I don't know how much you know about this stuff, but for those who don't know what a "peanut" is, I'm going start by doing a little explaining, is that OK?
Mini Rex is one of the breeds that employ the dwarfing gene to get the small, compact animal described in the breed standard. One copy of the dwarfing gene gets you a rabbit with a shorter body, shorter legs, shorter ears, and a shorter and somewhat rounder head. Without the dwarfing gene (in other words, two copies of the normal growth gene) you get a rabbit with slightly longer ears, legs, back, and face. The MR that has the dwarfing gene generally weighs 1/2 pound to a pound less than the rabbit that doesn't have it. To someone who knows the breed, it's easy to see which ones have it and which don't.
The problem with the dwarfing gene, is that it is what is known as a lethal gene. All showable animals have one copy of the dwarfing gene and one copy of the normal growth gene. Breed two of those together, and you will get some babies that get the dwarfing gene from one parent, and the normal growth gene from the other parent - those are the "true dwarfs." Some will get the normal growth gene from both parents - those are the oversized "false dwarfs". Some bunnies will get the dwarfing gene from both parents, those are called "peanuts." The peanut is roughly 1/3 smaller than the normal sized babies. The head of a peanut has a rather odd appearance - a friend of mine called them "camel babies" because to her, they look a bit like camels. The back end of a peanut looks underdeveloped . The legs aren't twisted, but they are smaller, and peanuts often seem not to be able to control their back legs. The digestive system of a peanut is incomplete, so a peanut cannot survive. They usually die within the first three days.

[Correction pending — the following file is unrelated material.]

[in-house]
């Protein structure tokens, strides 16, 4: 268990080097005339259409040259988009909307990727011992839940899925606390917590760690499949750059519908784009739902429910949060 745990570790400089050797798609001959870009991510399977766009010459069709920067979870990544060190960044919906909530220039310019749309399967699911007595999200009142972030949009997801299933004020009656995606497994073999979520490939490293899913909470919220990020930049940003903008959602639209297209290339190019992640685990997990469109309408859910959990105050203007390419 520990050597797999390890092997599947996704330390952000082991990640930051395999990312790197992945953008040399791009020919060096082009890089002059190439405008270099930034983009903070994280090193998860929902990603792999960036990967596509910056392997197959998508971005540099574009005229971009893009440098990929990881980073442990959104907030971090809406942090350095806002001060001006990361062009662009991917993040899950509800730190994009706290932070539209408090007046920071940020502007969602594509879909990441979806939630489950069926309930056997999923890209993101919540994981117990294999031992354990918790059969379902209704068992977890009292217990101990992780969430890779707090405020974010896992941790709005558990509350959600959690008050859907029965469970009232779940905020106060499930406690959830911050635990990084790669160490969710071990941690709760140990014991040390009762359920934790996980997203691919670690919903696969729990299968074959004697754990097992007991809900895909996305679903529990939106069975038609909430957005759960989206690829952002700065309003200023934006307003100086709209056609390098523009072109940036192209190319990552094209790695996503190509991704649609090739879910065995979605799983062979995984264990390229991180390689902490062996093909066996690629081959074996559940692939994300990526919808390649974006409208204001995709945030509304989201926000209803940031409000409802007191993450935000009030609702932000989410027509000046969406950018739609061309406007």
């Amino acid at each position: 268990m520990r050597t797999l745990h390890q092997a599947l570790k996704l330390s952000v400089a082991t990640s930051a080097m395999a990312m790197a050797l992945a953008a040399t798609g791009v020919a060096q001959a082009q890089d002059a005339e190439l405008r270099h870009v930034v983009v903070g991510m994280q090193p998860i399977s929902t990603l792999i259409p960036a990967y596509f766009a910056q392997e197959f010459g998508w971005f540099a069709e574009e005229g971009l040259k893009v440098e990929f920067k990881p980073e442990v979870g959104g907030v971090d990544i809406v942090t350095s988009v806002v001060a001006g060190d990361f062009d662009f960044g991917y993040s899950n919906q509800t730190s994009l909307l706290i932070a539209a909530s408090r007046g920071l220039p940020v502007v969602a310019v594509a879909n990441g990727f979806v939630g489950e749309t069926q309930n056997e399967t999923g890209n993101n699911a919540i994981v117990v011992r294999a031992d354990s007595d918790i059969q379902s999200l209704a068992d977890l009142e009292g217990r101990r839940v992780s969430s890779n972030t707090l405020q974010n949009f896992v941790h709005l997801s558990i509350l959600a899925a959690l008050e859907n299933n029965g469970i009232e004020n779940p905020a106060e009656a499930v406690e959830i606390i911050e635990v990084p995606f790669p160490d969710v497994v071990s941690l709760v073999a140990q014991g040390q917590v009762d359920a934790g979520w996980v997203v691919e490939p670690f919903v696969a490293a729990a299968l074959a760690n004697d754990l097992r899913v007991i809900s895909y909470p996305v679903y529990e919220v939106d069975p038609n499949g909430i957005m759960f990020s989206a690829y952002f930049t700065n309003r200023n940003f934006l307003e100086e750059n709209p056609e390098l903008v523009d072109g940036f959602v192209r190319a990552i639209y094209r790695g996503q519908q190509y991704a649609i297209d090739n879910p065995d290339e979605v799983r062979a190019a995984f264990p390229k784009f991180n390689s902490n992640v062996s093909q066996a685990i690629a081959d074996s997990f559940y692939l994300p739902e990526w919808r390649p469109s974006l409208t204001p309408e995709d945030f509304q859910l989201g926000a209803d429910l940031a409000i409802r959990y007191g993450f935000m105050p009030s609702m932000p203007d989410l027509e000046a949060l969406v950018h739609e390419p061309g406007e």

So, is this a peanut or just a runt? That's a tough call, without seeing it. Two is a very small litter for a Mini Rex. If this is an older doe, she may have issues that would cause her babies to vary in size, completely separate from the dwarfing gene issue. Even people with experience don't usually have good luck at hand feeding (and no matter what you do, you will lose a peanut). If it were mine, I wouldn't make the extra effort, but that's because I've been through this sort of thing so many times. Maybe you'll be lucky, and the little guy will make it.